Employee: Ormand Hamilton
Employer: S.R.D.C., Inc.
Insurer: Associated Employers Insurance Co
Board No.: 032237-04

(Judges Horan, McCarthy and Fabricant)
The case was heard by Administrative Judge Constantino.

Rickie T. Weiner, Esq., for the employee at hearing
James N. Ellis, Esq., for the employee on appeal
Peter P. Harney, Esq., and Holly B. Anderson, Esq., for the insurer

HORAN, J. The employee appeals from a decision denying his claim for workers' compensation benefits for an October 8, 2004 work-related neck and back injury. We affirm the decision.

The insurer paid the employee § 34 total incapacity benefits from the date of injury until December 6, 2004. The employee then claimed ongoing incapacity and medical benefits from December 7, 2004. The judge denied the claim at conference; only the employee appealed. (Dec. 2.) At hearing, the insurer did not challenge the employee's entitlement to the weekly § 34 benefits it had paid previously. See G. L. c. 152, § 10A(3). [1]

In his hearing decision, the judge adopted the opinions of the insurer's medical expert, Dr. Thomas P. Goss, and the § 11A impartial medical examiner, Dr. Daniel Tanenbaum. (Dec. 10.) He also credited the testimony of three lay witnesses. Id. The judge concluded:

I am not persuaded based on the lay testimony and based on the medical testimony that Mr. Hamilton was incapacitated from gainful remunerative employment as of that [December 7, 2004] date. I specifically adopt the medical opinion of Dr. Goss that Mr. Hamilton was capable of gainful employment as of late November 2004.

(Dec. 9.) The judge denied and dismissed the employee's claim, but did find "that the employee's disability prior to December 2004 was causally related to the employment." (Dec. 11.)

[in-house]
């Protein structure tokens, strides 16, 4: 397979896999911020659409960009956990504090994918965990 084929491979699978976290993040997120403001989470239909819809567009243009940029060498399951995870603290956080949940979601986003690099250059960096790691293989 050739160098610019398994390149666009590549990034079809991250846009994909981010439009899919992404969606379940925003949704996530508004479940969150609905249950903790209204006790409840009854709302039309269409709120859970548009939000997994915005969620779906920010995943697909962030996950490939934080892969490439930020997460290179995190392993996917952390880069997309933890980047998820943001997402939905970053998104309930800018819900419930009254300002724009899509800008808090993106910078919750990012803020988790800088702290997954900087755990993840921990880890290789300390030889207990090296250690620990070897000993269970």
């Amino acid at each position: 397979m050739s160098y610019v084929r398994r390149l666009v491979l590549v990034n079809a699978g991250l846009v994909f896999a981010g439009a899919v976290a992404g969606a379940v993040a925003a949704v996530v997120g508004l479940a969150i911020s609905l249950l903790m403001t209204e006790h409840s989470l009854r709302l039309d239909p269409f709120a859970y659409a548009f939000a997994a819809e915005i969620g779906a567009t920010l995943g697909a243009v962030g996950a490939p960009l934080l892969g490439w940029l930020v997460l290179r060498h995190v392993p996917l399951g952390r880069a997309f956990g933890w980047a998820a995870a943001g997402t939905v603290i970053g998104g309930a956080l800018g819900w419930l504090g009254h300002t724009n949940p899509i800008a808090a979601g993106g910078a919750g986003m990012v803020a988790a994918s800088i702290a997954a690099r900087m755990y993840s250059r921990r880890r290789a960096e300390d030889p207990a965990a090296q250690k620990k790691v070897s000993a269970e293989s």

The employee raises two issues on appeal; we address one, and otherwise summarily affirm the decision. G. L. c. 152, § 11C.

The employee argues the judge erred by denying him an attorney's fee because he prevailed at hearing on the "causality issue." (Employee br. 16.) The argument lacks merit. Only the employee appealed the conference order. Therefore, no benefits previously paid by the insurer were in jeopardy of being recouped. G. L. c. 152, § 11D; see Connolly's Case, 41 Mass. App. Ct. 35, 38 (1996). Although the judge found a causal relationship existed between the employee's industrial accident and his disability prior to December 7, 2004, the decision ordered no payment of compensation benefits. Therefore, no fee is due. See Gonzalez's Case, 41 Mass. App. Ct. 39, 42 (1996).

The decision is affirmed.

So ordered.

Mark D. Horan
Administrative Law Judge

William A. McCarthy
Administrative Law Judge

Bernard W. Fabricant
Administrative Law Judge

Filed: April 7, 2009

[1] General Laws c. 152, § 10A(3), provides, in pertinent part:

Failure to file a timely appeal . . . shall be deemed to be acceptance of the administrative judge's order and findings, except that a party who has by mistake, accident or other reasonable cause failed to appeal an order within the time limited herein may within one year of such filing petition the commissioner of the department who may permit such hearing if justice and equity require it. . . .